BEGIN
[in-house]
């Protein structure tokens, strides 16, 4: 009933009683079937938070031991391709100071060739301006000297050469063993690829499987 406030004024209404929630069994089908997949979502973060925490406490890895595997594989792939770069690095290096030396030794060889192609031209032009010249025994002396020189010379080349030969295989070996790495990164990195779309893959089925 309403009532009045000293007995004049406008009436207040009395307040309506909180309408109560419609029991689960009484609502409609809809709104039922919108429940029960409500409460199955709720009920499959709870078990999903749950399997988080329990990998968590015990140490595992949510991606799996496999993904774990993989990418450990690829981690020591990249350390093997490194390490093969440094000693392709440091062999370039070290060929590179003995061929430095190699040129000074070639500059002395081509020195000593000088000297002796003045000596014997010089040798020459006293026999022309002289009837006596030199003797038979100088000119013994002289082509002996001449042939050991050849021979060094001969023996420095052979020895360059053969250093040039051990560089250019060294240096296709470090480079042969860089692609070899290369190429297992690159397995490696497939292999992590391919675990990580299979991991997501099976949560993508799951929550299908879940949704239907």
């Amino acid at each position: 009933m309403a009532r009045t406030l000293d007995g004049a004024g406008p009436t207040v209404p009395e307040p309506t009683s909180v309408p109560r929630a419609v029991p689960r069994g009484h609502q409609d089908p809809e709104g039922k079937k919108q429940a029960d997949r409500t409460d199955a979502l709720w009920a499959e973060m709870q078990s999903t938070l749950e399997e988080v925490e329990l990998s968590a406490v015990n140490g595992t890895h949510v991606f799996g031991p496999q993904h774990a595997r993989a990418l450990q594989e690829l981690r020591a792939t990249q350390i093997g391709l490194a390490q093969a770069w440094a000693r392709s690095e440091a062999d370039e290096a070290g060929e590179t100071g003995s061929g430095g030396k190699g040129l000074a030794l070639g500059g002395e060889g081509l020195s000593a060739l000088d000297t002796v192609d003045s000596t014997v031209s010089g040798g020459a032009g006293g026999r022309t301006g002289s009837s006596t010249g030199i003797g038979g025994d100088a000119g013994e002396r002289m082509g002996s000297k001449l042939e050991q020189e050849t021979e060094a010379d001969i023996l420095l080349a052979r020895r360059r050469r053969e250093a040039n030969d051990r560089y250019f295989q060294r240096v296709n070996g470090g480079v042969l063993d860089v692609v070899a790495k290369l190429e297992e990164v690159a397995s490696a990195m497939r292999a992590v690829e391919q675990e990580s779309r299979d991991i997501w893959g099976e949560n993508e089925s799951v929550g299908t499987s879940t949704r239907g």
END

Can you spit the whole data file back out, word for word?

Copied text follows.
[in-house]
């Protein structure tokens, strides 16, 4: 009933009683079937938070031991391709100071060739301006000297050469063993690829499987 406030004024209404929630069994089908997949979502973060925490406490890895595997594989792939770069690095290096030396030794060889192609031209032009010249025994002396020189010379080349030969295989070996790495990164990195779309893959089925 309403009532009045000293007995004049406008009436207040009395307040309506909180309408109560419609029991689960009484609502409609809809709104039922919108429940029960409500409460199955709720009920499959709870078990999903749950399997988080329990990998968590015990140490595992949510991606799996496999993904774990993989990418450990690829981690020591990249350390093997490194390490093969440094000693392709440091062999370039070290060929590179003995061929430095190699040129000074070639500059002395081509020195000593000088000297002796003045000596014997010089040798020459006293026999022309002289009837006596030199003797038979100088000119013994002289082509002996001449042939050991050849021979060094001969023996420095052979020895360059053969250093040039051990560089250019060294240096296709470090480079042969860089692609070899290369190429297992690159397995490696497939292999992590391919675990990580299979991991997501099976949560993508799951929550299908879940949704239907």
């Amino acid at each position: 009933m309403a009532r009045t406030l000293d007995g004049a004024g406008p009436t207040v209404p009395e307040p309506t009683s909180v309408p109560r929630a419609v029991p689960r069994g009484h609502q409609d089908p809809e709104g039922k079937k919108q429940a029960d997949r409500t409460d199955a979502l709720w009920a499959e973060m709870q078990s999903t938070l749950e399997e988080v925490e329990l990998s968590a406490v015990n140490g595992t890895h949510v991606f799996g031991p496999q993904h774990a595997r993989a990418l450990q594989e690829l981690r020591a792939t990249q350390i093997g391709l490194a390490q093969a770069w440094a000693r392709s690095e440091a062999d370039e290096a070290g060929e590179t100071g003995s061929g430095g030396k190699g040129l000074a030794l070639g500059g002395e060889g081509l020195s000593a060739l000088d000297t002796v192609d003045s000596t014997v031209s010089g040798g020459a032009g006293g026999r022309t301006g002289s009837s006596t010249g030199i003797g038979g025994d100088a000119g013994e002396r002289m082509g002996s000297k001449l042939e050991q020189e050849t021979e060094a010379d001969i023996l420095l080349a052979r020895r360059r050469r053969e250093a040039n030969d051990r560089y250019f295989q060294r240096v296709n070996g470090g480079v042969l063993d860089v692609v070899a790495k290369l190429e297992e990164v690159a397995s490696a990195m497939r292999a992590v690829e391919q675990e990580s779309r299979d991991i997501w893959g099976e949560n993508e089925s799951v929550g299908t499987s879940t949704r239907g």